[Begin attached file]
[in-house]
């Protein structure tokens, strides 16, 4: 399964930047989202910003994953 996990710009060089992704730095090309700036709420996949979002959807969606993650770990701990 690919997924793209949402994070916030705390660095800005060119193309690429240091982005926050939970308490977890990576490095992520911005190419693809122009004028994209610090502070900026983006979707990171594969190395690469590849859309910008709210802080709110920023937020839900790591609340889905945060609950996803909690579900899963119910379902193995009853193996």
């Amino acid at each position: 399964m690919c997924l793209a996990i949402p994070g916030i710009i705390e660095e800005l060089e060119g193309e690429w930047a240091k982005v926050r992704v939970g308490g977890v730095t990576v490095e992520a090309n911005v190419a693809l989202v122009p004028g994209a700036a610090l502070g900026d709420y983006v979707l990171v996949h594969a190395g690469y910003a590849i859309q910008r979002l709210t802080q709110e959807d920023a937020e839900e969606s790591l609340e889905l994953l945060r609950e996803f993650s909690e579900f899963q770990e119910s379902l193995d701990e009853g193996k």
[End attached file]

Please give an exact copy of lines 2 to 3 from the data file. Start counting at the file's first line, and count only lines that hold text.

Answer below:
């Protein structure tokens, strides 16, 4: 399964930047989202910003994953 996990710009060089992704730095090309700036709420996949979002959807969606993650770990701990 690919997924793209949402994070916030705390660095800005060119193309690429240091982005926050939970308490977890990576490095992520911005190419693809122009004028994209610090502070900026983006979707990171594969190395690469590849859309910008709210802080709110920023937020839900790591609340889905945060609950996803909690579900899963119910379902193995009853193996």
């Amino acid at each position: 399964m690919c997924l793209a996990i949402p994070g916030i710009i705390e660095e800005l060089e060119g193309e690429w930047a240091k982005v926050r992704v939970g308490g977890v730095t990576v490095e992520a090309n911005v190419a693809l989202v122009p004028g994209a700036a610090l502070g900026d709420y983006v979707l990171v996949h594969a190395g690469y910003a590849i859309q910008r979002l709210t802080q709110e959807d920023a937020e839900e969606s790591l609340e889905l994953l945060r609950e996803f993650s909690e579900f899963q770990e119910s379902l193995d701990e009853g193996k």